The calm before the storm at UNC

I went to campus yesterday. It was six days before classes start, and the campus was virtually empty. The sky was clear, the campus green, and everything looked serene and, well, normal. I passed one or two students — all masked, as was I — and a few UNC yard crews, some without masks, which was unsettling.

I went into Carroll Hall, the building in which I teach. Signs tell me which door to use for entering and exiting, and that I must wear a mask. Inside each entrance is a pump bottle of disinfectant, and out of habit, I squirt some on my hands. Decals on the floor  show me which direction I’m supposed to walk. Seats and tables in the hallways where students used to work between classes have been removed; congregating is discouraged.

In the classrooms, decals are on the floor designate where students can sit; six-foot distancing is the rule.

It’s unsettling.

I didn’t encounter a single person but I walked around with a mask on to get the feel. I imagined myself in a classroom talking. My glasses fogged, and the mask was hot. I’m worried I won’t be able to understand students because the mask does muffle voices, mine included. And it takes more energy to speak up; I’m worried discussion will be blunted.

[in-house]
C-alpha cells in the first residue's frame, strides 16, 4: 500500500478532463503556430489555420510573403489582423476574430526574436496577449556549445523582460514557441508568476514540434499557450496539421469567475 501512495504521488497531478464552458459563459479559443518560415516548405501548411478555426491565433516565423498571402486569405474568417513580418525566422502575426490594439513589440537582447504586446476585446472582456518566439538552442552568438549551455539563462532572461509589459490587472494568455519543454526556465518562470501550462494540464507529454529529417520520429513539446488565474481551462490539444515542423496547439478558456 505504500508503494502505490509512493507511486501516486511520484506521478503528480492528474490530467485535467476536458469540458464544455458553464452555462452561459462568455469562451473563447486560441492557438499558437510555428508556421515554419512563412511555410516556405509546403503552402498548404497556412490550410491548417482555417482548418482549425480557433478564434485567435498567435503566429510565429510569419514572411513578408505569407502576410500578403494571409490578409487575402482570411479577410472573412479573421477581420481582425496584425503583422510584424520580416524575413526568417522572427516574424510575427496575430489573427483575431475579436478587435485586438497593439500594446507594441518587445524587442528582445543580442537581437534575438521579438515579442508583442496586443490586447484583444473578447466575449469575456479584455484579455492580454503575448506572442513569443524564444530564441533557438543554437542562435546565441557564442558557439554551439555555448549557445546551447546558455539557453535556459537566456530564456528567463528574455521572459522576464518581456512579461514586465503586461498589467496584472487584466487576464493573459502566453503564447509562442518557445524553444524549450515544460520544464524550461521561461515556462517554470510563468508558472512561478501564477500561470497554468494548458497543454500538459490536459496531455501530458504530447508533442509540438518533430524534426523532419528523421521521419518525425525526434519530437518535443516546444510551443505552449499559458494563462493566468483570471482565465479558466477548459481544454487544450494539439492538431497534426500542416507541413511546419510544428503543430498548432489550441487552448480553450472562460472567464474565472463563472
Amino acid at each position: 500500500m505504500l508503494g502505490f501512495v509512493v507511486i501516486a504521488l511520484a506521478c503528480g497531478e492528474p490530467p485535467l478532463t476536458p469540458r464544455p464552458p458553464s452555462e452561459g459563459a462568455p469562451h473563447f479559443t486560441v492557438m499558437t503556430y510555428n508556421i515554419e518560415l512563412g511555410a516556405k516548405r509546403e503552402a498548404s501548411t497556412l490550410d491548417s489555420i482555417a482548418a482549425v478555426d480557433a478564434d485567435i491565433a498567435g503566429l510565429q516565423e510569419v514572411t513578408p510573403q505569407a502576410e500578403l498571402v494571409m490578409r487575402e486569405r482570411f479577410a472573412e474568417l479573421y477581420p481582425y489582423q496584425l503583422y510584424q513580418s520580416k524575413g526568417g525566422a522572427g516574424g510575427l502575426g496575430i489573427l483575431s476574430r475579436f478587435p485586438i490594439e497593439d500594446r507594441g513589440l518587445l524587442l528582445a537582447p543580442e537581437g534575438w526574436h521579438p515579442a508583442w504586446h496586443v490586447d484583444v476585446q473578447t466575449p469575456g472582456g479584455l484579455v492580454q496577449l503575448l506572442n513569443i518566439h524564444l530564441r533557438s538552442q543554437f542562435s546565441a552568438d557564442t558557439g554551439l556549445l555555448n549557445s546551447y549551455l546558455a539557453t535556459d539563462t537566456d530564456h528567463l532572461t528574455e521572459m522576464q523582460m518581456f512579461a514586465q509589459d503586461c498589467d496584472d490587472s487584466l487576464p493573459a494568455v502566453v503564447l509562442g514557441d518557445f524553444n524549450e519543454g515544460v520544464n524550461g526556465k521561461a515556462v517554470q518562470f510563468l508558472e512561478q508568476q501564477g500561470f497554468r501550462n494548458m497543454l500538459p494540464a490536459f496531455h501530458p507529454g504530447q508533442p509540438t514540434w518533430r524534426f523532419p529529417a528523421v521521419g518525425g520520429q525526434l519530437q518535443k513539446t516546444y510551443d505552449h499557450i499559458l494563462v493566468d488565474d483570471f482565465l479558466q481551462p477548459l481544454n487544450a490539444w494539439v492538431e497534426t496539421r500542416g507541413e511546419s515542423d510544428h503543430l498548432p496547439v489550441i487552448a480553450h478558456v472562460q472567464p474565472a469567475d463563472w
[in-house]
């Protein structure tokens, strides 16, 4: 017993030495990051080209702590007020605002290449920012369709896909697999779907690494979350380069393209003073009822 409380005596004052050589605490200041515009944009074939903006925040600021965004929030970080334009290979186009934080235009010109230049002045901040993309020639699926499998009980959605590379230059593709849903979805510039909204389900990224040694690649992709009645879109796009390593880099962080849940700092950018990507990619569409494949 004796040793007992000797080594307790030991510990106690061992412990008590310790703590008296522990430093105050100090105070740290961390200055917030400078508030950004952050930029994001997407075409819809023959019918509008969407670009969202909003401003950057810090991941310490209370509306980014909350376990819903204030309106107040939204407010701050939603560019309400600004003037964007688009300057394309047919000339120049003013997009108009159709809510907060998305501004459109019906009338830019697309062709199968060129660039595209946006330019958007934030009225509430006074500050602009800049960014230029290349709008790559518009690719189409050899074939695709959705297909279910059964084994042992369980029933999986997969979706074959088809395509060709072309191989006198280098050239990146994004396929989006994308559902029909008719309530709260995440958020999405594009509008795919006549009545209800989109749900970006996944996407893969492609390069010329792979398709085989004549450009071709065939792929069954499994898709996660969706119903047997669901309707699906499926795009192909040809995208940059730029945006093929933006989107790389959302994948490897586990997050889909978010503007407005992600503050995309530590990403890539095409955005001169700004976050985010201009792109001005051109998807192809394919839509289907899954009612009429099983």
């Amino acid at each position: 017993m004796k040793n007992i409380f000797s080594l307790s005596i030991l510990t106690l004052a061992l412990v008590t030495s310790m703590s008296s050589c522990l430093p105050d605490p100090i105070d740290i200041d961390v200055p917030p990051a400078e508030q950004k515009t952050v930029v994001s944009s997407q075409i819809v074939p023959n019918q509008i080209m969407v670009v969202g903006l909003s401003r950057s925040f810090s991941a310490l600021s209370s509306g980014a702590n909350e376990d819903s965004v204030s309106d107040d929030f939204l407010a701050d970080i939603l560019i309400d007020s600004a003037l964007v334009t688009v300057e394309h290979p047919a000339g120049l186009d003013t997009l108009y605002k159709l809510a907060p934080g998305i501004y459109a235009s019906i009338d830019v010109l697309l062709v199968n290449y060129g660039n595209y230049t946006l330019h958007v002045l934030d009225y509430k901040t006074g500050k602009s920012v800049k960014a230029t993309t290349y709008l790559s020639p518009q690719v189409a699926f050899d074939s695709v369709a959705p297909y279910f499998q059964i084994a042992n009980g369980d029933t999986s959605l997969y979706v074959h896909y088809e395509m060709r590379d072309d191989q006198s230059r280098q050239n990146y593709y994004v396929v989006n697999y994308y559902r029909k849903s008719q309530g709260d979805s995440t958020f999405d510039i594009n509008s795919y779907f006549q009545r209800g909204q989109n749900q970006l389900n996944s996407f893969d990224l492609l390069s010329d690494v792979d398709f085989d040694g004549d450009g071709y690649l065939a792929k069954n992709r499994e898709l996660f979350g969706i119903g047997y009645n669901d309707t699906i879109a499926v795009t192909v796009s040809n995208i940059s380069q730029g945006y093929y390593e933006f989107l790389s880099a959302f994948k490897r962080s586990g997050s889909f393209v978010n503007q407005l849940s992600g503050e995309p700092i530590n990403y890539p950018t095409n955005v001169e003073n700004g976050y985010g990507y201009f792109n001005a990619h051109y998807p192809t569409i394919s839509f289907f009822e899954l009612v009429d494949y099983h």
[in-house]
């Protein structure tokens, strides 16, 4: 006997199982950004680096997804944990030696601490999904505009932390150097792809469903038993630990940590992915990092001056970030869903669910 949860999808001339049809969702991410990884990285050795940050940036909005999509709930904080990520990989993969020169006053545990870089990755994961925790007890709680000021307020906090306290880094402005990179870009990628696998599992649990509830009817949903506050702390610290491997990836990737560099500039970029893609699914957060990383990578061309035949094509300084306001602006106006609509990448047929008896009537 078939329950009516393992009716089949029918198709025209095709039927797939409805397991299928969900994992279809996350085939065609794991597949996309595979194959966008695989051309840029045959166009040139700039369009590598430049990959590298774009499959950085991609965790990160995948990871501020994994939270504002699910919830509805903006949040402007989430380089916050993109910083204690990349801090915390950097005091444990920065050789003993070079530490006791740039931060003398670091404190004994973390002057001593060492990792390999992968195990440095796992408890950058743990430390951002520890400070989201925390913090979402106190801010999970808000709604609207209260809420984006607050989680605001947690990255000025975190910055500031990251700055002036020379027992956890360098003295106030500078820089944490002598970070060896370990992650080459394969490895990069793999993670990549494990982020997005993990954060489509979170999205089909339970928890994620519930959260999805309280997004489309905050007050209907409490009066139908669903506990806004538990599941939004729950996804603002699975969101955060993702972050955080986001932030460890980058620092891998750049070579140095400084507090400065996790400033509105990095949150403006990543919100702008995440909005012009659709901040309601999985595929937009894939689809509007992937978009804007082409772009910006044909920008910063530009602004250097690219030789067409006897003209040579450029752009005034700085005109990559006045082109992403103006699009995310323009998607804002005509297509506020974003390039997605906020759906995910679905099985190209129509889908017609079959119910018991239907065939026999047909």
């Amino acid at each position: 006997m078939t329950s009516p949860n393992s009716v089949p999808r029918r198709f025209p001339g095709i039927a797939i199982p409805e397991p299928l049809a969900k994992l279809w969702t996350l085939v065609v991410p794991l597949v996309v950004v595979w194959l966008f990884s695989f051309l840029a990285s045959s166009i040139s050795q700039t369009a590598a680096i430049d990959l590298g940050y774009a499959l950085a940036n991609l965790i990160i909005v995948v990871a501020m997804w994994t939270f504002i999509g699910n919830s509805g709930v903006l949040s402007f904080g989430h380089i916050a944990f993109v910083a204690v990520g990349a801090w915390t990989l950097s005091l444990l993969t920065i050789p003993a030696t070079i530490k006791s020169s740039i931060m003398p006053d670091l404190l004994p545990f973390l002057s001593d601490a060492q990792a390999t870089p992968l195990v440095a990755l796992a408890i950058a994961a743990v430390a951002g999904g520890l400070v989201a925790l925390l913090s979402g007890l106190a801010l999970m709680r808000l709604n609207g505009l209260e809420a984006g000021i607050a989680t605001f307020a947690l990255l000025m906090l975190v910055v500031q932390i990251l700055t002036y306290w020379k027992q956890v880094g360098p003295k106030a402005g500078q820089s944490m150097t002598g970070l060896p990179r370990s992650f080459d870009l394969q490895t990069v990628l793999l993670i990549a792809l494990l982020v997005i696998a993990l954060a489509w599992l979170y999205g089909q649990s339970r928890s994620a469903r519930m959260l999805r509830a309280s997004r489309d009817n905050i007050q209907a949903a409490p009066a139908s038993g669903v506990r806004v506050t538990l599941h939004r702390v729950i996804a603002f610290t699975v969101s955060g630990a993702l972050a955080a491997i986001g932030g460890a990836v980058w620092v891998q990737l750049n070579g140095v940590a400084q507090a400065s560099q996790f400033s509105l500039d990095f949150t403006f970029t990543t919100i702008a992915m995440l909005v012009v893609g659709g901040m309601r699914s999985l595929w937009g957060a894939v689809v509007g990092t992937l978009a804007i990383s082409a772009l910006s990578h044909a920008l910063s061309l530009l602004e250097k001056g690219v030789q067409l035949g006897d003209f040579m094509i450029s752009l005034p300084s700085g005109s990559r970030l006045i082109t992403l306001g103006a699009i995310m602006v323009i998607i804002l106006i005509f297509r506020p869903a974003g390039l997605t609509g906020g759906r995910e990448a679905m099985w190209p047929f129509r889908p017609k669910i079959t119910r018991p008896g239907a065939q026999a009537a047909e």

That’s unsettling, too.

Because some students chose to be taught remotely, my workload increases, effectively meaning that I will teach some students in person and some separately on Zoom. I’m worried that the additional time and work will get old quickly, though. (No, our pay didn’t increase even as the work has.)

Still, I left campus excited about the possibilities. It’s an interesting pedagogical challenge. How can I adapt to the pandemic and changing teaching and reporting modes and be effective? How can I keep nervous students (and myself) safe, and energized to learn? It’s been fun to think through new methods that will breakthrough the obstacles.

Then, I see this, posted last night:

I wonder how many students, staff and faculty will have to get sick before the Board of Governors decides to close the campus.